You are here
Soil Microbes Secure the Future
Pick up just a pinch of healthy soil, and you could be holding as many as 2,500 different species of microbes in your hand. These are the stuff of life.
Without the microbes, plant growth stymies, relative to its potential. Even our most ingeniously designed soil-fertilization efforts cannot totally make up for their loss.
“Soil ecosystems have many members, each filling a necessary niche to ensure proper operation,” says David C. Johnson, a New Mexico State University molecular biologist. “All members have to be present and functioning for the system to work efficiently and correctly.”
Johnson’s research indicates that when the soil is highly populated with diverse microbes coexisting in balanced communities, plant growth explodes, and soil carbon starts to increase. These processes trigger the building of soil organic matter and sequestration of carbon from the atmosphere.
Two Microbial Keys
Two key players driving the system are the microbes fungi and bacteria.
“Fungi and bacteria provide the foundation for soil biological ecosystems, and estimates of their population and structure appear to provide an accurate measure of ecosystem health and productivity,” says Johnson.
Proper balance between the two groups of microbes is key, with fungal domination of the microbial community most healthful for soils.
This was dramatically borne out when Johnson developed a low-cost composting system for manure. He didn’t turn the compost and found that a static composting process yielded a compost highly populated with fungi.
“The product from the unturned compost had four times the microbial biodiversity and four times the fungal biomass of the turned compost,” he says. “Turning the compost destroys the development of the fungal community. Without the fungi, the compost is not as beneficial to the soil.”
Perhaps most surprising was the vigorous growth of chili peppers in response to the high-fungi compost in a greenhouse trial. Compared with chilies grown in eight other types of composts – with lower populations of fungi relative to bacteria – chilies growing in soil treated with fungal-dominated compost had twice the growth volume.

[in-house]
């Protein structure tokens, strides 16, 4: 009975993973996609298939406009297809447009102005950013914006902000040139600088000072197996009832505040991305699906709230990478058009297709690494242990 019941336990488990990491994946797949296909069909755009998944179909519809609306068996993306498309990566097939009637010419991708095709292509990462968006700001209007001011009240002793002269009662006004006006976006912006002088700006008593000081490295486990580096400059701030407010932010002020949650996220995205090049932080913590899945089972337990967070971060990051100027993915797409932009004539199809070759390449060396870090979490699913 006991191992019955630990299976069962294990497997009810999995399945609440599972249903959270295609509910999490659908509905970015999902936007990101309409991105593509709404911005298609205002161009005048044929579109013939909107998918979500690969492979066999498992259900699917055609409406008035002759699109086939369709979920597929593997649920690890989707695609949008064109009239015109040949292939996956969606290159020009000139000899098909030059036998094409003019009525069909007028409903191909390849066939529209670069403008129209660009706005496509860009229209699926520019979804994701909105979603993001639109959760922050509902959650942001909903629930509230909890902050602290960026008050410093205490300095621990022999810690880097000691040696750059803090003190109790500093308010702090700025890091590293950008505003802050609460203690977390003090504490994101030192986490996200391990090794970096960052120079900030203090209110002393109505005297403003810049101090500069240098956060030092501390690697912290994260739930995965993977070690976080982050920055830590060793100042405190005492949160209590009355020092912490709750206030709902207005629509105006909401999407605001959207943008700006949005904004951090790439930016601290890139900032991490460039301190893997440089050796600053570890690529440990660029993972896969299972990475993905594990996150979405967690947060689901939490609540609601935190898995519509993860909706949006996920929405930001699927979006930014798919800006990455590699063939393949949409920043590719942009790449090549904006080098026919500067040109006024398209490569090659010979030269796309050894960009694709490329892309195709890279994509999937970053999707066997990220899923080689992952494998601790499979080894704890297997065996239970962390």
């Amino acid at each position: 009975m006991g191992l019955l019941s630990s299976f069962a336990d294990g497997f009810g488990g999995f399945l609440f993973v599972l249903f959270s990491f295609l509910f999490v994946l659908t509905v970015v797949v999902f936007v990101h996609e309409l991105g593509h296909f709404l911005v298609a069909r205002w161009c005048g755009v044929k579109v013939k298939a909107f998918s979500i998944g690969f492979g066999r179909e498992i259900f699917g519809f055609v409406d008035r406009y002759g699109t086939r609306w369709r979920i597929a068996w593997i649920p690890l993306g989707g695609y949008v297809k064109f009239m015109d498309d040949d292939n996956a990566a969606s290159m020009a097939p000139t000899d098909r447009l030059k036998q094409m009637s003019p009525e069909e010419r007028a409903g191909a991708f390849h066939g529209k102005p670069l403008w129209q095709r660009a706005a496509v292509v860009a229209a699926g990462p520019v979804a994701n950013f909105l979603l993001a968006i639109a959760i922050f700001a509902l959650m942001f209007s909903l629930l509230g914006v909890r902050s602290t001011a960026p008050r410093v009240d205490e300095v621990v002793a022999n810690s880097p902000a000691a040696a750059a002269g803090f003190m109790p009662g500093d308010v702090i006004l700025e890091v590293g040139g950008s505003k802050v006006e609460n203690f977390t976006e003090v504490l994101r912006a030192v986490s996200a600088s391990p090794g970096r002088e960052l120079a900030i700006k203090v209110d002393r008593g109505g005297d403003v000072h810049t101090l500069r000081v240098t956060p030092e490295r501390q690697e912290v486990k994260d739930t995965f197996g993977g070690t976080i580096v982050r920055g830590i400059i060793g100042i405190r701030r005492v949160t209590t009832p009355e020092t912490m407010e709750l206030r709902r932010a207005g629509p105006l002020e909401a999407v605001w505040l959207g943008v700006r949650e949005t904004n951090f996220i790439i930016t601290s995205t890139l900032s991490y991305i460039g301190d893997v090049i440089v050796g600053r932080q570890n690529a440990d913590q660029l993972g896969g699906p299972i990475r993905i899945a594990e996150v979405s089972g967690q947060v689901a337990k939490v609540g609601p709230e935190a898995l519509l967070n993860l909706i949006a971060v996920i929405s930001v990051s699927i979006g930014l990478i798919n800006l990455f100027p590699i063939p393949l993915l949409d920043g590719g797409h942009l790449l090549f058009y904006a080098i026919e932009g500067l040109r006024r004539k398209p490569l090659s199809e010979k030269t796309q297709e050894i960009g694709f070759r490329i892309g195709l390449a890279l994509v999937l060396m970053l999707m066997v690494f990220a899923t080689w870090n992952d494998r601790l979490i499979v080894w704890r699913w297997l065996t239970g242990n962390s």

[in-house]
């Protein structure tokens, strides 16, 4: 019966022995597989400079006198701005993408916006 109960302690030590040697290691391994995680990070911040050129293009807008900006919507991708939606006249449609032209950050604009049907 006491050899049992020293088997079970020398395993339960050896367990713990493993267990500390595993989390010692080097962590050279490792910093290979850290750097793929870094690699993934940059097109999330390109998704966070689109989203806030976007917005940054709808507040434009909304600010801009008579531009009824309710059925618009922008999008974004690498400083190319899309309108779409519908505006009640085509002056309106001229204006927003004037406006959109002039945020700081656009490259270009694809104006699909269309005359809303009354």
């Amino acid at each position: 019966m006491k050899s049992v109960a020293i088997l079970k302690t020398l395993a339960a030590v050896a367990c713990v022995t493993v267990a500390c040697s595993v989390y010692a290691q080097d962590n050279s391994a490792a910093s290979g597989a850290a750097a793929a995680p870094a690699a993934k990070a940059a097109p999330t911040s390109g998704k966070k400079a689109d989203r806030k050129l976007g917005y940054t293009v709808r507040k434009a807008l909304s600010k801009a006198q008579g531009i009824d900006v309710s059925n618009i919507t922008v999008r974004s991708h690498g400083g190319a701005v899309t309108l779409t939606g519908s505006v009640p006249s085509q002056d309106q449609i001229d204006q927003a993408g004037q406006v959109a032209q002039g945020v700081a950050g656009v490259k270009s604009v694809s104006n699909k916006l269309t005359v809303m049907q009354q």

This dramatic plant response made Johnson wonder if he could produce similar results in field plots by growing cover crops in soil inoculated with small amounts of the compost. He hoped to jump-start a balanced repopulation of microbes in
He started by inoculating the soil with a dusting of the compost – about 400 pounds per acre. He then planted a winter cover crop mix of three types of vetch, bell beans, winter peas, Dunsdale peas, and Cayuse oats.
In spring, after mowing and disking this cover crop into the soil, he replanted a multispecies cover crop including sunflower, forage soybean, radishes, and millet. He followed that with another winter cover crop.
After several seasons of this practice, the treated soil produced five times the plant biomass as the untreated control plot.
Similar yield increases in cotton and chili peppers occurred on plots previously growing cover crops. “I saw nearly a doubling of cotton production and a doubling of the production of chili peppers, all without using any fertilizers,” says Johnson.
Hand in hand with these yield increases, Johnson’s more detailed measurements of soil life and its processes shed more light on the relationships between microbes, soil, and plant growth. Surprisingly, his measurements indicated that plant growth is poorly correlated with soil levels of nitrogen, phosphorus, potassium, and organic matter. On the other hand, he found a good correlation between plant growth and fungal-bacteria ratios in fungal-dominated soils.